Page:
A weak handshake could mean your health is in trouble, according to a new study.

Canadian researchers have linked poor hand grip strength to a greater risk of early death, stroke and heart attack.

The study, published in The Lancet, followed nearly 140,000 adults from 17 countries, including Canada. It found that grip strength is a “stronger predictor of death than systolic blood pressure.”

“We think it fits the measure of someone’s frailty, and frailty can be thought of as your ability to withstand having a disease,” said lead study author Dr. Darryl Leong.

Lack of muscle strength has long been associated with early death and illness. But data on the correlation between grip strength and major health problems has been limited until now.

For The Lancet study, researchers measured hand grip strength of adults living in 17 culturally and economically diverse countries. Those countries included Pakistan, Zimbabwe, Iran, China, Argentina and Sweden.

The study involved people between the ages of 35 and 70, who were followed over four years. They were asked to squeeze an object as hard as possible with their hands in order to measure the force exerted by their grip.

The study found that every five-kilogram decline in grip strength was associated with a 16 per cent increased risk of death from any cause, a 17 per cent greater risk of cardiovascular death, and a 17 per cent higher risk of non-cardiovascular death.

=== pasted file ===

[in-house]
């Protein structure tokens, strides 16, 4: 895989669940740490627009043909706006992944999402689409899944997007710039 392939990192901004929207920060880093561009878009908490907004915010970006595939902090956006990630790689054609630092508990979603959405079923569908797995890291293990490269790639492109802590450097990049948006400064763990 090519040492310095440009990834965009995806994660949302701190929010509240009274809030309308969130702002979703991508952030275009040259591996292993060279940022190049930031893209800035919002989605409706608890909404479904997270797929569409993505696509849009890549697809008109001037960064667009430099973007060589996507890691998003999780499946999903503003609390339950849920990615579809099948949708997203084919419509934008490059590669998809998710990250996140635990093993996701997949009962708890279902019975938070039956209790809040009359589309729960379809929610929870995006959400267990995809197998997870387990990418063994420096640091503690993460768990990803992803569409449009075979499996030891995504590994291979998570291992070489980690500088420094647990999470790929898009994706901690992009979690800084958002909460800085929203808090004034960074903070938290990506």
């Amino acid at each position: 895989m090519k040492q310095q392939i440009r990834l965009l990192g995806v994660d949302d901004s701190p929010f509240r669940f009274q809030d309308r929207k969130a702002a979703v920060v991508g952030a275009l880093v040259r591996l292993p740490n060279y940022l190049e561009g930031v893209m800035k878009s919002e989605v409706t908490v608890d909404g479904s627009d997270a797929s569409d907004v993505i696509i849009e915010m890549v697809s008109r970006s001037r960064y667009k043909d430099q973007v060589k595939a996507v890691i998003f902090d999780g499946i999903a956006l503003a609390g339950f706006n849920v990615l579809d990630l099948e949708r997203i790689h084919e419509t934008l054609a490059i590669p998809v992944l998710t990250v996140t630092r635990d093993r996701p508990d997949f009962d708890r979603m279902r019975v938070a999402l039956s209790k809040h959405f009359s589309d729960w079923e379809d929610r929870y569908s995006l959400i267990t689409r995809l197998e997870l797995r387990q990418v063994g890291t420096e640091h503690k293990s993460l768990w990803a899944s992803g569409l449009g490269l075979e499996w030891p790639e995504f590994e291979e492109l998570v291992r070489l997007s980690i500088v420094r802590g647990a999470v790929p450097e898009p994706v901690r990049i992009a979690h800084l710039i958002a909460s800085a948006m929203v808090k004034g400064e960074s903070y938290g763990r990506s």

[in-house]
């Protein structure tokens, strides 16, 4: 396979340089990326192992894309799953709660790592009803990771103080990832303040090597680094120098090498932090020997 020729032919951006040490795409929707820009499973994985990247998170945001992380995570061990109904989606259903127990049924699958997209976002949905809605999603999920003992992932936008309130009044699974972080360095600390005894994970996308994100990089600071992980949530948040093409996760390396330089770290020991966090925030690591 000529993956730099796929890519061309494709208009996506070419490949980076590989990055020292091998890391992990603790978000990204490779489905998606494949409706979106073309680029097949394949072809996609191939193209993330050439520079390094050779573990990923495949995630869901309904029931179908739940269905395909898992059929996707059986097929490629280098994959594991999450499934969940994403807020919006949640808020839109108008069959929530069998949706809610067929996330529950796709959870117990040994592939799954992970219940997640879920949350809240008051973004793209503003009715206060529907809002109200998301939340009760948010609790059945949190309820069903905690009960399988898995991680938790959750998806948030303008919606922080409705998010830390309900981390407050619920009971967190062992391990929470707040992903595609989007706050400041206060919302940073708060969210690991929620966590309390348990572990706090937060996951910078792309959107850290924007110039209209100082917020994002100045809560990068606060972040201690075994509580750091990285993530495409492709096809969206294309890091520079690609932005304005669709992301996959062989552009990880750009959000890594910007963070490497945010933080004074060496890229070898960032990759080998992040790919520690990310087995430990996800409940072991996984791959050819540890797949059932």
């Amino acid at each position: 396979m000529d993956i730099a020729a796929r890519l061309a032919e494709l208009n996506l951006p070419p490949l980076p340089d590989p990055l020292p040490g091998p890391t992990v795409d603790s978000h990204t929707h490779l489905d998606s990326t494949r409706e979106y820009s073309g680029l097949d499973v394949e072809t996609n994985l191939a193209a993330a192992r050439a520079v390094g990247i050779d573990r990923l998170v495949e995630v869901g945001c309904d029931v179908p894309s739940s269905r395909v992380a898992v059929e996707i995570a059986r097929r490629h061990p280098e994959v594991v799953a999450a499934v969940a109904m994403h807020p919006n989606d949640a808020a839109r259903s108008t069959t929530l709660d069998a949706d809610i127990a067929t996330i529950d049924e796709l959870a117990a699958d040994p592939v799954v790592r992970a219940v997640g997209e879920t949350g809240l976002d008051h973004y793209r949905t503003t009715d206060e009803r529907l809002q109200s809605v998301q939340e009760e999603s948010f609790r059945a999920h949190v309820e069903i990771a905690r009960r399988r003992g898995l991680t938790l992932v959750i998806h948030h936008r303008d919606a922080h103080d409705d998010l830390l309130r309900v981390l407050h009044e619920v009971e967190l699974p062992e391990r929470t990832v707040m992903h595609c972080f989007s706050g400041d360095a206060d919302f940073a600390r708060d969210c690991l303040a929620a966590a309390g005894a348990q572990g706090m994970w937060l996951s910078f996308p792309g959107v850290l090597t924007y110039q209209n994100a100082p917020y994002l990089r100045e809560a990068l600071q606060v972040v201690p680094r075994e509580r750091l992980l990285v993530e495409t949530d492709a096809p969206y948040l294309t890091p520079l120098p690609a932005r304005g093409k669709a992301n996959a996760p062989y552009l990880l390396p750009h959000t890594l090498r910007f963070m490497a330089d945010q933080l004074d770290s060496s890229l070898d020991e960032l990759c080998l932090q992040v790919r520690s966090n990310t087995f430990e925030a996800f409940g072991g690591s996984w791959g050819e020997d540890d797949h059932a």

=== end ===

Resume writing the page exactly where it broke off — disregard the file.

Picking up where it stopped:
The risk of suffering a heart attack or a stroke increased by seven and nine per cent respectively.

Researchers say those increased risks persisted even after other factors were taken into consideration, such as age, physical activity, alcohol and tobacco use, as well as education level and employment.

Leong said grip strength can be used as an “easy and inexpensive test” to assess a patient’s risk of death and cardiovascular disease.

“We now have evidence of a simple and inexpensive tool that can be used to identify individuals at high risk of dying and individuals at high risk of succumbing to illness,” said Leong, a cardiologist and researcher at Hamilton Health Sciences and McMaster University in Hamilton, Ont. “And this is particularly important in lower income settings.”

Leong also said more research is needed to determine whether improving muscle strength reduces those risks.

Dr. Mary Nagai, a researcher at the Toronto Rehab Institute, said the findings have positive implications for a wide range of care.

“I think it is something that all of us could use in our offices, not just physicians,” Nagai told CTV News. “It can be used for physiotherapists or nurses, particularly nurses who do housecalls to people who can’t get out of their homes.”

With files from CTV medical specialist Avis Favaro and producer Elizabeth St. Philip